LN involvement still remains the most important prognostic factor for women with endometrial and cervical malignancy. However, because early stage disease has a low risk of LN metastasis, in the last few decades, SLN mapping has received increased attention. It is a technique that could potentially result in reducing the morbidity associated with ineffective complete lymphadenectomy.15
Since Ballester et al. published their preliminary SLN mapping experience with cervical injection for women with endometrial cancer, a great amount of valuable literature has been produced.8 There are data supporting its usefulness in detecting micrometastases, thanks to the ultrastaging technique, which allows for a lower complication rate than radical pelvic and/or aortic lymphadenectomy.16,17
In 2015, SLN mapping was incorporated into the National Comprehensive Cancer Network guidelines for both cervical and endometrial cancer in highly specialized centers with extensive experience in SLN mapping and included applying a SLN algorithm to reduce the false-negative rate.18–20 Moreover, in cervical cancer patients, a large retrospective multicenter study showed that the early detection of micrometastasis in patients with cervical cancer has the same impact on survival as in cases of macrometastasis.21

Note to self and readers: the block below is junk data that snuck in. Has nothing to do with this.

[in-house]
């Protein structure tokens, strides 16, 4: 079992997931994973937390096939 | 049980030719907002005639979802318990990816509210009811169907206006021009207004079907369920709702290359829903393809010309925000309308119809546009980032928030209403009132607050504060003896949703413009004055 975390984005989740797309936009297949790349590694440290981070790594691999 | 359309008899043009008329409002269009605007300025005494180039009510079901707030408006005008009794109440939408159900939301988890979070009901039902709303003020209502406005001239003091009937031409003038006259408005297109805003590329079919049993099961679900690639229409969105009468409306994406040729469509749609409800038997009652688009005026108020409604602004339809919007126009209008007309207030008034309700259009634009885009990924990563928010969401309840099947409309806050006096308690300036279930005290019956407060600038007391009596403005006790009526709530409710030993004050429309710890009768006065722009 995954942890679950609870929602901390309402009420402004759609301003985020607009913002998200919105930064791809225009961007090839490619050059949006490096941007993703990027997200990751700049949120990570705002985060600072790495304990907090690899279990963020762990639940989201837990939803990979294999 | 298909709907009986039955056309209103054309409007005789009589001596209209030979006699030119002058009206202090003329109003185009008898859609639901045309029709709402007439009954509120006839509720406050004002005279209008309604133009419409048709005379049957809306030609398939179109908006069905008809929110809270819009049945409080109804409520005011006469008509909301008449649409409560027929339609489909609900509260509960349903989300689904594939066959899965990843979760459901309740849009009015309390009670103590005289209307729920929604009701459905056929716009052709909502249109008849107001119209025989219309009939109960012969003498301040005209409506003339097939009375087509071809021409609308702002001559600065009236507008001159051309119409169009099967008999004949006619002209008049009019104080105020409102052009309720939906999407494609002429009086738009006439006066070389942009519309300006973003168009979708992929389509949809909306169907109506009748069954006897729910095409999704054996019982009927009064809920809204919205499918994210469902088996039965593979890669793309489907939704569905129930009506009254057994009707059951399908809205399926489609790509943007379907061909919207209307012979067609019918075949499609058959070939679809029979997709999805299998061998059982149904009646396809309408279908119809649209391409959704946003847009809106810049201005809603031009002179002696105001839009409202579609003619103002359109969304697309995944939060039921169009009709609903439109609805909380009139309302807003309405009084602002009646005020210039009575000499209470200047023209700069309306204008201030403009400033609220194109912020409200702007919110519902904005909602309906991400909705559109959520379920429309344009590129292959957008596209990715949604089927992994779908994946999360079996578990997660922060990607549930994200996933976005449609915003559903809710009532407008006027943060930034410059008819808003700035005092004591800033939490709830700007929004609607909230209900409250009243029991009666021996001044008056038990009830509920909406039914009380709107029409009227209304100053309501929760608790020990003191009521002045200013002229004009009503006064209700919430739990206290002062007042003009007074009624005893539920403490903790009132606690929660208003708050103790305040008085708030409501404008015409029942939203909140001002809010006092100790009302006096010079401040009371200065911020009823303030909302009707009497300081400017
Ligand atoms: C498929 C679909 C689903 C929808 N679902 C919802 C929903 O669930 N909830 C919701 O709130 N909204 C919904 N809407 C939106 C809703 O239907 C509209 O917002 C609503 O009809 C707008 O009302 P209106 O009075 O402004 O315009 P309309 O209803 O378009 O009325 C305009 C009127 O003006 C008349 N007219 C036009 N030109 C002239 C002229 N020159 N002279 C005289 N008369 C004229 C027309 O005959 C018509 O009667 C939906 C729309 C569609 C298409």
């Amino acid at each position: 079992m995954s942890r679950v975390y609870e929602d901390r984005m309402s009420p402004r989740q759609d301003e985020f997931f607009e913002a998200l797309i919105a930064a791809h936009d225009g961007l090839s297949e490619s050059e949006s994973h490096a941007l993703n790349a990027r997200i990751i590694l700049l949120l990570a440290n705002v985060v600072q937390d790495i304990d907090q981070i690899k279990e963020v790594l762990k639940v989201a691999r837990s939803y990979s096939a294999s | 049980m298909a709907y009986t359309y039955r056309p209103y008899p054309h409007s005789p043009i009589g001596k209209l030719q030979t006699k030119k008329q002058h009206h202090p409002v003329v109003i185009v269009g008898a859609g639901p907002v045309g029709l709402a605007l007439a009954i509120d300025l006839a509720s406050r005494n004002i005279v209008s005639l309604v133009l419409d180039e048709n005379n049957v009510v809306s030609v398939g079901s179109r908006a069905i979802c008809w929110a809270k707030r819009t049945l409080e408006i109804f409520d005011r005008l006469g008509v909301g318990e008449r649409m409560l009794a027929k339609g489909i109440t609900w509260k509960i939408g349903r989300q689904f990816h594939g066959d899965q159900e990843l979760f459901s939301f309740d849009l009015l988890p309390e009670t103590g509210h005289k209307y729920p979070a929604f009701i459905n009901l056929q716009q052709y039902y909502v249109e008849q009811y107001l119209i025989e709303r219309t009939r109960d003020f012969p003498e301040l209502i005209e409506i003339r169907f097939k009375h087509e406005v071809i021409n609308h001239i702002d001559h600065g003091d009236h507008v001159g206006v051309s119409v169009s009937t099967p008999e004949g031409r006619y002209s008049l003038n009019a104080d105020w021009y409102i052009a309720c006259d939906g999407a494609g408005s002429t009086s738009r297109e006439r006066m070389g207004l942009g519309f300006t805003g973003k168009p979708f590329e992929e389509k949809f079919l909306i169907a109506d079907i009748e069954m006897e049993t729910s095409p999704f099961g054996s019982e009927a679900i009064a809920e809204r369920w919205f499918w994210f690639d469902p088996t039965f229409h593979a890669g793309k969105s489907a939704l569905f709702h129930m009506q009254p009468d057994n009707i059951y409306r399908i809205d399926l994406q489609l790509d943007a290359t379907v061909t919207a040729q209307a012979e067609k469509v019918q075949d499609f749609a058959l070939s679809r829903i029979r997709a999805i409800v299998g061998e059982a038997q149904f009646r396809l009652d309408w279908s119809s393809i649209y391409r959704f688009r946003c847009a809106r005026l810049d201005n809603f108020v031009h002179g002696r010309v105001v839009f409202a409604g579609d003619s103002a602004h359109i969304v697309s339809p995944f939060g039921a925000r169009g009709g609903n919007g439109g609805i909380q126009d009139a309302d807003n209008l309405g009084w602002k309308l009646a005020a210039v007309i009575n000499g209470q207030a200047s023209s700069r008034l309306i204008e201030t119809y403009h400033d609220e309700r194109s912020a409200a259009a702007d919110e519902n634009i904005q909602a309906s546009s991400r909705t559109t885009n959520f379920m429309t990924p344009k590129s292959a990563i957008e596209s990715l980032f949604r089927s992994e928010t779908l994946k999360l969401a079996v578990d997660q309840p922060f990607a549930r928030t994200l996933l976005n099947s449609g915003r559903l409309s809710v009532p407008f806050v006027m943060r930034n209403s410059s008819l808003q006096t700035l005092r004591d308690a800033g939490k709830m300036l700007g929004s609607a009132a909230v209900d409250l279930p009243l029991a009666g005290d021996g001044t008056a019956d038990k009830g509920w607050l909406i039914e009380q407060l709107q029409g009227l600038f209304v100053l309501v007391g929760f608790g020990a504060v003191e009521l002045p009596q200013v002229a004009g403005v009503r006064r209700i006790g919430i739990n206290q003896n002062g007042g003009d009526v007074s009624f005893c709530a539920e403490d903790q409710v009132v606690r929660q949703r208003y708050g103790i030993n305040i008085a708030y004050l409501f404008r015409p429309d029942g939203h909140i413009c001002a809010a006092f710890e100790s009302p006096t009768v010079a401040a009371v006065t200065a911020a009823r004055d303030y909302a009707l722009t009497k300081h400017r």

The standard for the most effective SLN mapping in both early stage cervical and endometrial cancers is a dual technique including the combination of 99mTc and blue dye. In the literature, the SLN DR with both blue dye and 99mTc ranges from 80 to 100 %.7 However, the use of a radiolabeled tracer is more demanding for hospitals because it presents many logistic challenges and costs that limit their use worldwide, particularly for countries with limited or no access to radioisotopes.
More recently, the clinical effectiveness of NIR fluorescence using ICG has been evaluated for SLN mapping in gynecologic malignancies, particularly in a minimally invasive, traditionally laparoscopic approach or using a robotic platform.10,22–24 The U.S. Food and Drug Administration has approved ICG for use in humans since 1959 for cardiac and liver functions, but for tissue ICG, its use is off label. Moreover, ICG is widely used particularly for chorioangiography and as a tool to delineate the extrahepatic biliary tree for NIR fluorescence cholangiography.
To date, and including our study, about 400 cases have been published, and globally, the DR and bilateral detection seem to be superior to 99mTc with or without blue dye. We started SLN mapping in October 2010 in our department, and more recently we have introduced real-time fluorescent SLN detection with ICG.13 Many recent studies have demonstrated that NIR fluorescence seems to be safe and feasible, and also allows for real-time observation of lymphatic channels with high DRs and low false-negative rates.
An extensive study using ICG in gynecologic cancers was recently published by Jewell et al.10 The optimal bilateral mapping of ICG alone was 79 % (156 of 197) and for ICG and blue dye was 77 % (23 of 30). The authors concluded that the intracervical injection of ICG has a high bilateral DR and appears to offer an advantage over using blue dye alone, so that the combined use of ICG and blue dye appears unnecessary. To our knowledge, this is the first European experience of SLN mapping with fluorescent ICG, using the Storz ICG SPIES system for the laparoscopic platform and traditional open surgery using the Vitom II system.